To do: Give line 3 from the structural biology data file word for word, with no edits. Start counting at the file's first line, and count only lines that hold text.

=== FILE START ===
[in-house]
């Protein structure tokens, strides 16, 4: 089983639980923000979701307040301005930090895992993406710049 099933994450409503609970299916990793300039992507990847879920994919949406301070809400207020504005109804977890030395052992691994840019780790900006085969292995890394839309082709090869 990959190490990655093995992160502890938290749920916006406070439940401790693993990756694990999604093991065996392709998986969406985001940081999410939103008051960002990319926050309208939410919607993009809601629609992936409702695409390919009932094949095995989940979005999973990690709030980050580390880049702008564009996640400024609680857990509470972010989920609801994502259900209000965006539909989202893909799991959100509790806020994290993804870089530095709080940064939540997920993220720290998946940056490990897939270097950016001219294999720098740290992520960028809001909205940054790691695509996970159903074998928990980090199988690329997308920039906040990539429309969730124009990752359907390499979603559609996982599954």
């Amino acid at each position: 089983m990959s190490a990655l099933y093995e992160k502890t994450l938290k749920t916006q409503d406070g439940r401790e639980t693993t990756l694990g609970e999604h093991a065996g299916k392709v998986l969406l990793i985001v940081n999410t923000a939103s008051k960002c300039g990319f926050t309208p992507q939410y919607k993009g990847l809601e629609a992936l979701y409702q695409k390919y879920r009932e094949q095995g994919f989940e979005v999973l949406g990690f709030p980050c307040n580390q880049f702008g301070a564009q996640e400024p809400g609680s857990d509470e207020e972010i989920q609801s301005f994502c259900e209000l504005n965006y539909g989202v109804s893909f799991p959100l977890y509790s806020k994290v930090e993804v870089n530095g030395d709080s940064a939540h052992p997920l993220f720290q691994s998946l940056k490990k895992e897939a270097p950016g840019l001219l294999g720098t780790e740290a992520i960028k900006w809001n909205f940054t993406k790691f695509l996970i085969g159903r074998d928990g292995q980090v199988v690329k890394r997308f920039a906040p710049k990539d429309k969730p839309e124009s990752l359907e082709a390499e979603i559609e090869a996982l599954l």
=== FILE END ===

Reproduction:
């Amino acid at each position: 089983m990959s190490a990655l099933y093995e992160k502890t994450l938290k749920t916006q409503d406070g439940r401790e639980t693993t990756l694990g609970e999604h093991a065996g299916k392709v998986l969406l990793i985001v940081n999410t923000a939103s008051k960002c300039g990319f926050t309208p992507q939410y919607k993009g990847l809601e629609a992936l979701y409702q695409k390919y879920r009932e094949q095995g994919f989940e979005v999973l949406g990690f709030p980050c307040n580390q880049f702008g301070a564009q996640e400024p809400g609680s857990d509470e207020e972010i989920q609801s301005f994502c259900e209000l504005n965006y539909g989202v109804s893909f799991p959100l977890y509790s806020k994290v930090e993804v870089n530095g030395d709080s940064a939540h052992p997920l993220f720290q691994s998946l940056k490990k895992e897939a270097p950016g840019l001219l294999g720098t780790e740290a992520i960028k900006w809001n909205f940054t993406k790691f695509l996970i085969g159903r074998d928990g292995q980090v199988v690329k890394r997308f920039a906040p710049k990539d429309k969730p839309e124009s990752l359907e082709a390499e979603i559609e090869a996982l599954l």